The emergence of Buffalo Bills’ weakside linebacker Nigel Bradham in the 2014 season was one of the more underrated storylines of the year. The team’s fourth-round pick in the 2012 NFL Draft was primarily a rotational player during his first two years, but when Kiko Alonso suffered a torn ACL prior to training camp, Bradham was pushed into a starting role in defensive coordinator Jim Schwartz’ 4-3 defense. After serving a one-game suspension, Bradham went on to record 104 tackles, six for a loss, 2.5 sacks, 7 passes defensed and two forced fumbles in 831 defensive snaps, 84.3-percent of the team’s total.
When Doug Marrone opted out of his contract, Rex Ryan was hired and let Schwartz go in order to install his hybrid, 3-4 based defensive scheme. The emergence of Bradham, who’s 25-years old and stands 6’2” and 240-pounds made Alonso, a second-round pick in the 2013 draft, expendable, trading him to the Eagles for star running back LeSean McCoy.
The move came as a shock to many. After all, “The Legend of Kiko” had an incredible rookie campaign that nearly won him Defensive Rookie of the Year honors. However, as talented as Alonso is he just wasn’t a great fit for Ryan’s defense that requires physicality and the ability to fight through traffic from his inside linebackers, where Alonso is best as a “see and hit” player that flows to the ball in space.
So what can we expect out of Bradham in 2015, where he’s projected to be the team’s Will inside linebacker alongside Preston Brown, who’ll play the “Mike”?
Rex Ryan’s defenses have typically been dominant against the run, with much credit due to his talented inside linebackers that have consisted of players like Ray Lewis, Bart Scott, David Harris, and most recently Demario Davis. Rex’s inside linebackers need to be physical, downhill players that react quickly and will initiate contact with pulling guards or leading fullbacks. Nigel Bradham is a violent athlete that plays 110 miles-per-hour, particularly against the run.
In the following play against the Minnesota Vikings, Bradham is lined up over the “A” gap from an inside linebacker position in a 3rd-and-2 situation. Teddy Bridgewater hands the ball off to Jerick McKinnon out of a 3×1 shotgun formation and Bradham reads the run, scraping laterally before shooting the gap and blowing up the play at the line of scrimmage.
Bradham showed great spatial awareness, knowing how to use his hands and athleticism to fight through traffic and make plays. Here against the Patriots, Bradham reads his keys immediately, sets his target and explodes past the lead blocker to bring down the running back for a loss.
What makes Bradham so much fun to watch is the energy and physical nature he brings to the defense. He’s always looking to hit someone, even when he’s not in position to directly take down the ball-carrier.
Due to his combination of speed, power, agility and change-of-direction ability, Bradham excelled in coverage last year, allowing the second-fewest yards surrendered per snap in coverage (0.60), trailing only teammate Preston Brown. He was targeted 48 times, the 11th highest total among 4-3 outside linebackers, but allowed just 236 yards (5th fewest) at a 6.9 yards-per-catch average (1stt) and didn’t give up a touchdown. His 72.9 passer rating-against was 2nd best at his position. In the following clip, Bradham shows off the ability to turn his hips and run the seam with a tight end, before dropping into a hook zone and trailing the running back.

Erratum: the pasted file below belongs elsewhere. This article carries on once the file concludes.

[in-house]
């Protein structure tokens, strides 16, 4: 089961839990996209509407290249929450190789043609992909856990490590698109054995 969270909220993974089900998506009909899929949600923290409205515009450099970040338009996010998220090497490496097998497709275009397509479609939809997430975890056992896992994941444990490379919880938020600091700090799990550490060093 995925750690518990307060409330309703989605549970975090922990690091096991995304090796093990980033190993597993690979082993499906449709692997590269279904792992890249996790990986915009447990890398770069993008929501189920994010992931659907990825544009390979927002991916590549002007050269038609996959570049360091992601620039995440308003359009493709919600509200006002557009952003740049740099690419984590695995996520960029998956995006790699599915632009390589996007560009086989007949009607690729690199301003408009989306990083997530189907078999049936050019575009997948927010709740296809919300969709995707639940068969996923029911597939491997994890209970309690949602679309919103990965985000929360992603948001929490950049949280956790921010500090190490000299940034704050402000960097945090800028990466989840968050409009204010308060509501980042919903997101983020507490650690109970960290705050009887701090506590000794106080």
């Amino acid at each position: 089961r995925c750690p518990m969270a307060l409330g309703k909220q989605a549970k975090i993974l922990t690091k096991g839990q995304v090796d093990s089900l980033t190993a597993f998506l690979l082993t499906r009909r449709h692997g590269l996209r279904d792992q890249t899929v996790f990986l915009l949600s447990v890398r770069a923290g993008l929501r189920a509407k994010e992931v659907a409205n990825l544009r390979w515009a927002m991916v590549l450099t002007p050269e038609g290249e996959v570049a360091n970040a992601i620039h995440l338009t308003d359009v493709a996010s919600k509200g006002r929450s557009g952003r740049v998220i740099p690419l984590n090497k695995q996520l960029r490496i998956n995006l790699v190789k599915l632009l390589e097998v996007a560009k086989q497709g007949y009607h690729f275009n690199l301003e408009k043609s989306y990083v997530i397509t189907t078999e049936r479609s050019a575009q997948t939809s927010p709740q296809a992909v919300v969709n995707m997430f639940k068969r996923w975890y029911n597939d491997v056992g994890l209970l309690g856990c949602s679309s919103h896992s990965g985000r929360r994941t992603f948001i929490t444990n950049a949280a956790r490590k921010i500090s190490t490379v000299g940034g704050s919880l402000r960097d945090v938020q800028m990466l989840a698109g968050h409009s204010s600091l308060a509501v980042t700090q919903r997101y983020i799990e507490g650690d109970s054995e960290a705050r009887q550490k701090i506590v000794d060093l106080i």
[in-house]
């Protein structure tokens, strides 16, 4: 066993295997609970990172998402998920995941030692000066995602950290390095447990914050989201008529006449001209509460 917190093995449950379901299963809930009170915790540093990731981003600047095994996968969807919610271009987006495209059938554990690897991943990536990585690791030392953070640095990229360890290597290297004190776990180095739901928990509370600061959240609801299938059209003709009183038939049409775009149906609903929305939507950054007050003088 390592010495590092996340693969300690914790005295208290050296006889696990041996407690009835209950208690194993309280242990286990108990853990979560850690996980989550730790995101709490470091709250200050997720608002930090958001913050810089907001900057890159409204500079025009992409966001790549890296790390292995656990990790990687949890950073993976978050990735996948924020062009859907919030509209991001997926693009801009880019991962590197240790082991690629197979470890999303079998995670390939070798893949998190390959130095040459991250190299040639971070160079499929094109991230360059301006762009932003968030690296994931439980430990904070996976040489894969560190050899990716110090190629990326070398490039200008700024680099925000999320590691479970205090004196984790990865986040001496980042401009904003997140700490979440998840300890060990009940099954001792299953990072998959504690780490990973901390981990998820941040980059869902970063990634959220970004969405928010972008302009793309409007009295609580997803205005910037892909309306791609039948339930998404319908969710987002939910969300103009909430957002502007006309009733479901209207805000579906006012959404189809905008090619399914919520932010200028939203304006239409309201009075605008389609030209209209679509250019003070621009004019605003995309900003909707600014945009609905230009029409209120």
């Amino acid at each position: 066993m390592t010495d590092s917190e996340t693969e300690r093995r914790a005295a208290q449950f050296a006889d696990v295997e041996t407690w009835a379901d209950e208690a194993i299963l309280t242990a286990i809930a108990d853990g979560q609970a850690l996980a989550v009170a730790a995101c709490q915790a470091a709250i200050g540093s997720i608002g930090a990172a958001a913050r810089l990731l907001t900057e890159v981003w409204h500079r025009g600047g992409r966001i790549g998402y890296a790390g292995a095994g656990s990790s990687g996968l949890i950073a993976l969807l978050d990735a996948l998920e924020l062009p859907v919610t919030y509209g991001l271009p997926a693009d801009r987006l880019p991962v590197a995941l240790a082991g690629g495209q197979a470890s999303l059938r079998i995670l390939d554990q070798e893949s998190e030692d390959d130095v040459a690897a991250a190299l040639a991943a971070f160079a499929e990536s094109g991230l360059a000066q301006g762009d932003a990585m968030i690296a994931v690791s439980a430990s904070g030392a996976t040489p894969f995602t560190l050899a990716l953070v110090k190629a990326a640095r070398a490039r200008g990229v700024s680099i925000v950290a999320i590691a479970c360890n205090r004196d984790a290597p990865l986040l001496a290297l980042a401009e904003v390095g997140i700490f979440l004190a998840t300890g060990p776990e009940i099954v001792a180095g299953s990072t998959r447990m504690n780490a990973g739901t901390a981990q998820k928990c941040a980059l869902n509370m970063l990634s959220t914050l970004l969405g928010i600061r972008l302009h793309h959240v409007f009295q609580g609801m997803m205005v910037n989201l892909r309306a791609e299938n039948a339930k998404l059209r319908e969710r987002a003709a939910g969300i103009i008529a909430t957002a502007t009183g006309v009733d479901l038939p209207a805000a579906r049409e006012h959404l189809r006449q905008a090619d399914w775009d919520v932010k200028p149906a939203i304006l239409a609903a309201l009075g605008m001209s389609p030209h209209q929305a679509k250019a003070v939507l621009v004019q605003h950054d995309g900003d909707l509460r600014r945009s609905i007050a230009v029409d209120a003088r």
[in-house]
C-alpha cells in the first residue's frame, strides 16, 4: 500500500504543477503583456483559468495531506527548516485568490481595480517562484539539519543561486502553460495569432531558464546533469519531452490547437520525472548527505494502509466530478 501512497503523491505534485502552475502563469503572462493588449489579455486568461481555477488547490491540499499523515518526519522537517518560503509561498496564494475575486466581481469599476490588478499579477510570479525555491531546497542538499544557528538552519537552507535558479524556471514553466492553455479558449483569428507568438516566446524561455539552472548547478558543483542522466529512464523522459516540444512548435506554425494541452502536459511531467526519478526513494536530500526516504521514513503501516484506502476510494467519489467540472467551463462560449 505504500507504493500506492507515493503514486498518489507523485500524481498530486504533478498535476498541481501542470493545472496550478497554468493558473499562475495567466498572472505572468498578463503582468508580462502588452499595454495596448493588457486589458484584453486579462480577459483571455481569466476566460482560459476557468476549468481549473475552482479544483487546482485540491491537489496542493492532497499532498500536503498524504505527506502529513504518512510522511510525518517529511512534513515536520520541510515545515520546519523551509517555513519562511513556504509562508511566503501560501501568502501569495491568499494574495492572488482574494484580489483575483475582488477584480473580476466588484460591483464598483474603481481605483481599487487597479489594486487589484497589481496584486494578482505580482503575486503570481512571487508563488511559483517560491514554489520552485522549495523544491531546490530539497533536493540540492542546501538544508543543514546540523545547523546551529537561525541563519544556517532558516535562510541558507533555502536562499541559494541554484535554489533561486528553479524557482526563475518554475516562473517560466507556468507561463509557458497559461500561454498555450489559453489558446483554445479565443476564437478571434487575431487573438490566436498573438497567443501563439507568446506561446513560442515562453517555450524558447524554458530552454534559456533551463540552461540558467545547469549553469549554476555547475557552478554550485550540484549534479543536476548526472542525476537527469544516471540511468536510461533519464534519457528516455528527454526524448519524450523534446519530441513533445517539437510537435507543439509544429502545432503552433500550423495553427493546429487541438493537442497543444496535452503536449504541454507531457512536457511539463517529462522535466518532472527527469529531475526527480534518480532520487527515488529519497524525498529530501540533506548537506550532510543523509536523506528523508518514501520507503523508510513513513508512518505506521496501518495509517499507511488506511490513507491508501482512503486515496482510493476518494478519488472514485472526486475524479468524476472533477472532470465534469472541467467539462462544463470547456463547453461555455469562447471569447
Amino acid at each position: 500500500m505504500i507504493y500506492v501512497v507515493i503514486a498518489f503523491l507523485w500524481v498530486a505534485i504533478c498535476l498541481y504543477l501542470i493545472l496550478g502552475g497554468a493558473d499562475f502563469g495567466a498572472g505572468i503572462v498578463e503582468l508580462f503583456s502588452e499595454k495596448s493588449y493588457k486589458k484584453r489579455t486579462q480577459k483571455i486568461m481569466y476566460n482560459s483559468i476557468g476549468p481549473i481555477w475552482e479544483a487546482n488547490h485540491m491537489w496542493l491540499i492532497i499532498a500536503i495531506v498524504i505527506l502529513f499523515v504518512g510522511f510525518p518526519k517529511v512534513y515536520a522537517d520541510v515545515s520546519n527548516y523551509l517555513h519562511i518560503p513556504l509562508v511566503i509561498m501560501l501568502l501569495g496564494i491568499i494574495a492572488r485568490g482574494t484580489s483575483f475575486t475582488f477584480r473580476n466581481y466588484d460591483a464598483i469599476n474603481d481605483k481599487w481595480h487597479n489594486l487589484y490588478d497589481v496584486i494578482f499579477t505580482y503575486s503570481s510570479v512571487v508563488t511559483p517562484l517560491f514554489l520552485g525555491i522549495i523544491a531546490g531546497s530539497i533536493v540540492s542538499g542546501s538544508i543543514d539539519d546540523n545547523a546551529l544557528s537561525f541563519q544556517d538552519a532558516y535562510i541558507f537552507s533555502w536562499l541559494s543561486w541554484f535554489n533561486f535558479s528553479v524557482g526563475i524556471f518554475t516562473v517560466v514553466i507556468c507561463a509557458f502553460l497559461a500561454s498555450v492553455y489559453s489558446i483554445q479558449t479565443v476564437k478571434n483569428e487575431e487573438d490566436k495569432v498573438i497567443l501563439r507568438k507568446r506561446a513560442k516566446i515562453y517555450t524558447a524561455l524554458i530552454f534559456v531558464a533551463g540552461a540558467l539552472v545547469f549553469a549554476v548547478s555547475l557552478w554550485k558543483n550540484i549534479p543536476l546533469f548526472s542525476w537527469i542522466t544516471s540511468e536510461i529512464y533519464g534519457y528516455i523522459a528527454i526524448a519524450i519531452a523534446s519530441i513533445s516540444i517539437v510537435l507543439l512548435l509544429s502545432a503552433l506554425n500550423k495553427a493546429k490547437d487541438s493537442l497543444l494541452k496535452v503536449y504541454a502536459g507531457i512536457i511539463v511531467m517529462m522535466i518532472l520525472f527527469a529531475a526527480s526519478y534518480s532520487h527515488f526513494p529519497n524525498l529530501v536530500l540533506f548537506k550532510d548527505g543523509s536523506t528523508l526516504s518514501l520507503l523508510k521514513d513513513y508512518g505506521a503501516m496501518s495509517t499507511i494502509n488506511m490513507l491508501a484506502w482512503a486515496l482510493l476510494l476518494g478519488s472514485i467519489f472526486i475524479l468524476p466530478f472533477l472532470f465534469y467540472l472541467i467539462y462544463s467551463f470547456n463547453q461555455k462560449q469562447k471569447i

He’s got great change-of-direction ability that’s evident in the next play. Bradham drops into coverage with the tight end Andrew Quarless and is able to stay on him as the play breaks down. As Aaron Rodgers rolls out to the right, Bradham reads his eyes and breaks on the ball, getting a hand in front of Quarless to break up the pass.
Bradham is quick to react, showing excellent closing speed to make the tackle from a distance, preventing any yards-after-the-catch.
Nigel Bradham was sent as a third-down blitzer last season and was extremely effective, grading out as ProFootballFocus’ most efficient pass rushing 4-3 outside linebacker. While he only recorded 2.5 sacks, he generated six quarterback hits and nine hurries in 46 pass rush snaps, a disruption rate of about 37-percent.
Here against the Chiefs, Bradham is sent on a blitz through the “B” gap, between the tackle and guard. His speed is no match for the center, who gets turned around as Bradham delivers a shot to Alex Smith’s midsection as he just gets off the pass.
Bradham has a high motor and he plays through the whistle, as you can see in the following play against the Cleveland Browns. Sent on a blitz, Bradham is brought down by a cut-block from the running back, but he gets back up and sacks Brian Hoyer.
Fit In Rex Ryan’s Defense
In 2014, Nigel Bradham was the “Will” outside linebacker in a 4-3 defense. When Jim Schwartz would show “wide 9” alignments, Bradham saw most of his snaps lining up over the “B” gap. In Ryan’s scheme, he’ll be moved around, but typically align over the “A” gap, between the center and guard, or directly over the left guard.
Bradham’s ability to play the run, stack and shed blockers, blitz and drop into coverage makes him an ideal fit for Ryan’s scheme, while the attitude and energy he plays with matches what Rex brings to the team.
While Kiko Alonso is a talented player, Nigel Bradham brings more versatility and probably more overall ability to the Bills’ defense and he should have a key role going forward.